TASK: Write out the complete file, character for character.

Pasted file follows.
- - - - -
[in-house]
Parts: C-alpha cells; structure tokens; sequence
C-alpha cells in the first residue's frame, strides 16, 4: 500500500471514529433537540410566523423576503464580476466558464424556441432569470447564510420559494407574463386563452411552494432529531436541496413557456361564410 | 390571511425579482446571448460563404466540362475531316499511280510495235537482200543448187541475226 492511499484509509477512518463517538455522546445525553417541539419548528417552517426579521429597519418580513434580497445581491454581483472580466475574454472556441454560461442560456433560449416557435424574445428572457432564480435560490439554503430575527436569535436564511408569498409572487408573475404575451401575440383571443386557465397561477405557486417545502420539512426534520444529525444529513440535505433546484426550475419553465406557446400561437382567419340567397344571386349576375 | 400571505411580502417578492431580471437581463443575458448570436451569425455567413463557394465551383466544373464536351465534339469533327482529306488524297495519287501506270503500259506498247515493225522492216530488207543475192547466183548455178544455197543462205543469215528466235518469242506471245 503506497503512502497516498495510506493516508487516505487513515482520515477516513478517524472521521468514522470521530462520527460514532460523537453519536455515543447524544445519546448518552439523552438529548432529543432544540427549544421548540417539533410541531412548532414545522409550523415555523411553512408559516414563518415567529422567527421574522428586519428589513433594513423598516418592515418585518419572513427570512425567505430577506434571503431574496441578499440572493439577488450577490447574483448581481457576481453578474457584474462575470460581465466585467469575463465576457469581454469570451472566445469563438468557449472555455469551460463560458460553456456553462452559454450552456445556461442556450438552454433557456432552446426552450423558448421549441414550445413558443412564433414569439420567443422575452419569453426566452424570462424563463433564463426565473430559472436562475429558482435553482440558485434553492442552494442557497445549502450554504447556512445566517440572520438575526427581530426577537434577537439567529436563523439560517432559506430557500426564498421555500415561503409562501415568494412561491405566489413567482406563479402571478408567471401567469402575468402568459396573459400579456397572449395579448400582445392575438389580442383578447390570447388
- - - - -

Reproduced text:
[in-house]
Parts: C-alpha cells; structure tokens; sequence
C-alpha cells in the first residue's frame, strides 16, 4: 500500500471514529433537540410566523423576503464580476466558464424556441432569470447564510420559494407574463386563452411552494432529531436541496413557456361564410 | 390571511425579482446571448460563404466540362475531316499511280510495235537482200543448187541475226 492511499484509509477512518463517538455522546445525553417541539419548528417552517426579521429597519418580513434580497445581491454581483472580466475574454472556441454560461442560456433560449416557435424574445428572457432564480435560490439554503430575527436569535436564511408569498409572487408573475404575451401575440383571443386557465397561477405557486417545502420539512426534520444529525444529513440535505433546484426550475419553465406557446400561437382567419340567397344571386349576375 | 400571505411580502417578492431580471437581463443575458448570436451569425455567413463557394465551383466544373464536351465534339469533327482529306488524297495519287501506270503500259506498247515493225522492216530488207543475192547466183548455178544455197543462205543469215528466235518469242506471245 503506497503512502497516498495510506493516508487516505487513515482520515477516513478517524472521521468514522470521530462520527460514532460523537453519536455515543447524544445519546448518552439523552438529548432529543432544540427549544421548540417539533410541531412548532414545522409550523415555523411553512408559516414563518415567529422567527421574522428586519428589513433594513423598516418592515418585518419572513427570512425567505430577506434571503431574496441578499440572493439577488450577490447574483448581481457576481453578474457584474462575470460581465466585467469575463465576457469581454469570451472566445469563438468557449472555455469551460463560458460553456456553462452559454450552456445556461442556450438552454433557456432552446426552450423558448421549441414550445413558443412564433414569439420567443422575452419569453426566452424570462424563463433564463426565473430559472436562475429558482435553482440558485434553492442552494442557497445549502450554504447556512445566517440572520438575526427581530426577537434577537439567529436563523439560517432559506430557500426564498421555500415561503409562501415568494412561491405566489413567482406563479402571478408567471401567469402575468402568459396573459400579456397572449395579448400582445392575438389580442383578447390570447388